Science Fiction & Saturday Music

  • Humble Bundle Adventures in Science Fiction Books: Runs until Oct18, and everything in this that I’ve read (Anderson, Bear, Brunner, Ellison, Foster, Silverberg, Steele, Sterling, Swanwick) is excellent, and I’m enjoying Sergei Lukyanenko’s1 The Genome enormously. They’ve picked what looks like an all-good-stuff collection.

Saturday Music is a little spacey.

  1. I adore the Night Watch books; but because of what they say, or because they’re bound up in memories of rainy nights in Seattle reading at all-night cafés and public transit, very like the Moskva of the books? The first movie is great, but only about half the first book; the sequel movies are dire, some of the worst hatchet-jobs of adaptations I’ve ever seen. 

Swiftian Satire, or Tragedy?

I honestly cannot tell if Swift developers are seriously eating Irish babies, or taking the Mickey.

From bad implementations of Equatable and Hashable, the wag leaps to:

extension GridPoint : HashVisitable {
    func hash<H: Hasher>(_ hasher: inout H) {

Bravo! That’s easily the funniest punchline to a programming joke since “where do you think the chaos came from?”

Starts with the most bizarre strawman Objective-C Sieve of Erathosthenes I’ve ever seen. A real implementation would be in C, because Obj-C is C with objects, and it’d be massively faster:

#include <stdlib.h>
#include <stdio.h>

typedef char BOOL; // or link in Foundation
#define YES 1
#define NO 0

int main(int argc, char **argv) {
    if (argc != 2) {
        printf("Usage: primes COUNT\n");
    long n = atoi(argv[1]);
    BOOL p[n];
    p[0] = NO;
    p[1] = NO;
    for (long i = 2; i < n; ++i) {
        p[i] = YES;
    for (long i = 2; i < n; ++i) {
        for (long j = i*i; j < n; j += i) {
            p[j] = NO;
    for (long i = 1; i < n; ++i) {
        if (p[i]) {
            printf("%ld ", i);
    return 0;

This does use more lines of code, but they’re short, low-density, and it’s instantly obvious what it’s doing (my predilection for 1-char var names aside). Can you actually decode his filter-based version?

func sieve(_ sorted: [Int]) -> [Int] {
    guard !sorted.isEmpty else { return [] }
    let (head, tail) = (sorted[0], sorted[1..<sorted.count])
    return [head] + sieve(tail.filter { $0 % head > 0 })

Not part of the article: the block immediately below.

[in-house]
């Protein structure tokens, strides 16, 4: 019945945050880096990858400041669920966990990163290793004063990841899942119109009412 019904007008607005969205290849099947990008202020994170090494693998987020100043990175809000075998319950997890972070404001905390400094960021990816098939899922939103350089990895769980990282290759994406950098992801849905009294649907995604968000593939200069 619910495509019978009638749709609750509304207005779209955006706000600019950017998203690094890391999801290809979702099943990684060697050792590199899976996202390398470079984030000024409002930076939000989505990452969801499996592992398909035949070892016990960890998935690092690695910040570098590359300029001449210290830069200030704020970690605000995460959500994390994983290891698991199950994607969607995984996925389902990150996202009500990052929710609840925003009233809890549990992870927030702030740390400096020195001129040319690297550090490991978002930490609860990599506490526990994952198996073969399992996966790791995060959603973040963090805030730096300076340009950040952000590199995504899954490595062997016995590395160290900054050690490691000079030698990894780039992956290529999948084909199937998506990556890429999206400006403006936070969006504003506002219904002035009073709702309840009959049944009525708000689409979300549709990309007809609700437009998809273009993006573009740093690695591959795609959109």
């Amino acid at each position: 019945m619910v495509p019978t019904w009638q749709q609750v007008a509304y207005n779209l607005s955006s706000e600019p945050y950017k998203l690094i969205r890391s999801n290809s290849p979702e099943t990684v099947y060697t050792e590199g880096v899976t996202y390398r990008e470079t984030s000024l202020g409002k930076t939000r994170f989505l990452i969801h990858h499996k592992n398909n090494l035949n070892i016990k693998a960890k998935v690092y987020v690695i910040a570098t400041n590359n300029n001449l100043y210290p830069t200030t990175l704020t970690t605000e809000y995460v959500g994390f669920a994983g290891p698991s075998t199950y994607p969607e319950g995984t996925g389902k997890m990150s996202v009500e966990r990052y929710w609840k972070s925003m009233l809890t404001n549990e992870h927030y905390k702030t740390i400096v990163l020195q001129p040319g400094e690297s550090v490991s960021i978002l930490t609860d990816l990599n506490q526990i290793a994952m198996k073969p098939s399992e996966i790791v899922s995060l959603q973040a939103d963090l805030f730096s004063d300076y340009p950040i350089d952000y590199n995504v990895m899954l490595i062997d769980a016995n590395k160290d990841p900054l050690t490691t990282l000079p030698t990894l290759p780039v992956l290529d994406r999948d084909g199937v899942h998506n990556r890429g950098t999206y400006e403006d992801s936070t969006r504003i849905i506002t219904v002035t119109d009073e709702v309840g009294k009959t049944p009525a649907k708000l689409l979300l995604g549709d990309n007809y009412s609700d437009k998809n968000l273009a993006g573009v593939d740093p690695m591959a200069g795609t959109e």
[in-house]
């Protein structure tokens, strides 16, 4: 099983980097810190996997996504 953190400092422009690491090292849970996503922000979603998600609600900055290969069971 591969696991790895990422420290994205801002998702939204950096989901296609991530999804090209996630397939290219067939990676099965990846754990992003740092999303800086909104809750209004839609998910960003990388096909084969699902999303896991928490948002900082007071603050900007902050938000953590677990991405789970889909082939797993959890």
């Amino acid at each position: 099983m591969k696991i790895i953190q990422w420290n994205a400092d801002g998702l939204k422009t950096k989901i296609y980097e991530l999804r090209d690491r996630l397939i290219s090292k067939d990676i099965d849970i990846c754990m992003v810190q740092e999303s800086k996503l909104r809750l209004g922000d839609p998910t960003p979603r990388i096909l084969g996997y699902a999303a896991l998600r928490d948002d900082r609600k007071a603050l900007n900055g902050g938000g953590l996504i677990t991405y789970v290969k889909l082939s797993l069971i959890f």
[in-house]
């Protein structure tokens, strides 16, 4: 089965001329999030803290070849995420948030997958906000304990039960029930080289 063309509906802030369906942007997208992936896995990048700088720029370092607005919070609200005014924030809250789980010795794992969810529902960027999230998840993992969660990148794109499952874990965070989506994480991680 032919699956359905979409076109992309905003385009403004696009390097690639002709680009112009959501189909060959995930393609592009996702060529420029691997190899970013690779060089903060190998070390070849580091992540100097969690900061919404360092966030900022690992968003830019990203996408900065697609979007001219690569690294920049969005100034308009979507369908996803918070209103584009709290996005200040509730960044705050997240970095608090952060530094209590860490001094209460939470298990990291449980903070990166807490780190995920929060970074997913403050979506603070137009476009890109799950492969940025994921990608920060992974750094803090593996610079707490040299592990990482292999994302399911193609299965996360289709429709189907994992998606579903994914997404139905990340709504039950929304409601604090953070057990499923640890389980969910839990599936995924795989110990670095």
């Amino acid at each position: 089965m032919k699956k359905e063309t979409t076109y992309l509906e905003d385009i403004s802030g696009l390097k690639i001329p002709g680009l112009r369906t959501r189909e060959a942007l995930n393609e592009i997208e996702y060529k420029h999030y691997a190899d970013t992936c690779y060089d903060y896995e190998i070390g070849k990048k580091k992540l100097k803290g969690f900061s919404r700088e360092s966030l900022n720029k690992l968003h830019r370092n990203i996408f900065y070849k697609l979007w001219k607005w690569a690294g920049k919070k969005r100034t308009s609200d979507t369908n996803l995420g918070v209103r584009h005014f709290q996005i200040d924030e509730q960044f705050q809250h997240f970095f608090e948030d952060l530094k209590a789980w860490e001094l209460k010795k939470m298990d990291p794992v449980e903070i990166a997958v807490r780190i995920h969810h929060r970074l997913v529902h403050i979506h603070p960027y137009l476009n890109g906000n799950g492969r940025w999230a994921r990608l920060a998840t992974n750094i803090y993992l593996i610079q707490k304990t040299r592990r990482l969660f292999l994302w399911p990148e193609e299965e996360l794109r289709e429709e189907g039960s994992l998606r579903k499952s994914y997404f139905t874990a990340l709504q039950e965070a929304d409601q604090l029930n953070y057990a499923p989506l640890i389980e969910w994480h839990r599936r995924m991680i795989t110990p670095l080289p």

let numbers = Array(2...1000000)
let primes = sieve(numbers)

And the runtime experiment:

mdh@Aegura:~/Code/CodeC% time clang -O3 -o primes primes.c                
clang -O3 -o primes primes.c  0.04s user 0.41s system 83% cpu 0.534 total
mdh@Aegura:~/Code/CodeC% time ./primes 1000000 >~/Desktop/primes.txt      
./primes 1000000 > ~/Desktop/primes.txt  0.02s user 0.00s system 89% cpu 0.025 total

mdh@Aegura:~/Code/CodeSwift% time swiftc -O -o swiftPrimes swiftPrimes.swift
swiftc -O -o swiftPrimes swiftPrimes.swift  0.57s user 0.64s system 69% cpu 1.754 total
mdh@Aegura:~/Code/CodeSwift% time ./swiftPrimes >~/Desktop/swiftPrimes.txt  
./swiftPrimes > ~/Desktop/swiftPrimes.txt  51.79s user 26.49s system 99% cpu 1:18.78 total

So the naïve C implementation is about 3,151x faster. I can’t measure it precisely because a limit measurable in C, would take Swift until the heat death of the Universe.

So here’s my question: Is Vincent aware of this, and his theme of “diabetes”, “sugar”, “saccharine”, etc. pointing at how fat, bloated, slow, and deadly Swift is? He never lets on if this is a joke, he keeps tossing more syntax layers on top of Swift.

AIM is being shut down and the Kids Today™ are sad. LiveJournal was driven under by Facebook, then bought by Russians and murdered for being gay. ICQ is still going, but nobody uses it. I miss USENET 🙁 . Blogs & blogrings were killed by Twitter but some of us are posting again.

Rock ‘n Roll Monday Music

There’s several other new albums I’ve liked this month, just weirds me out to have more than a few new albums per year that I gave a shit about. Not to be that cranky old guy #getoffmylawn, but seriously, Kids Today™ don’t listen to real music, so did all us olds just start listening again? Of course, one of those above is dead, and some others are so close you may as well put them in their coffins and start kicking in clods. But Chrissy Hynde’s still kicking ass and breaking hearts.

Rocky Mountain High not Sierra

Currently I won’t upgrade, I have a Fusion Drive which isn’t supported by APFS yet. I’m not desperate to upgrade for that, HPFS+ has never hurt me yet, I keep a reasonable backup schedule, my source control is backed up.

I waited until last month to upgrade to Sierra, I was working just fine on Mavericks, and only upgraded because Xcode (UGH!) required it. So my advice is usually very conservative: Wait until you absolutely have to.

That said, there’s new stuff that is interesting in High Sierra: VR and new image file formats. So I’ll likely upgrade sooner, once I see fusion drives supported and hear no more horror stories.

On a side & musical note, I’m already super tired of the California theme. The other 49 states and hundreds of other countries don’t like you that much, Cali.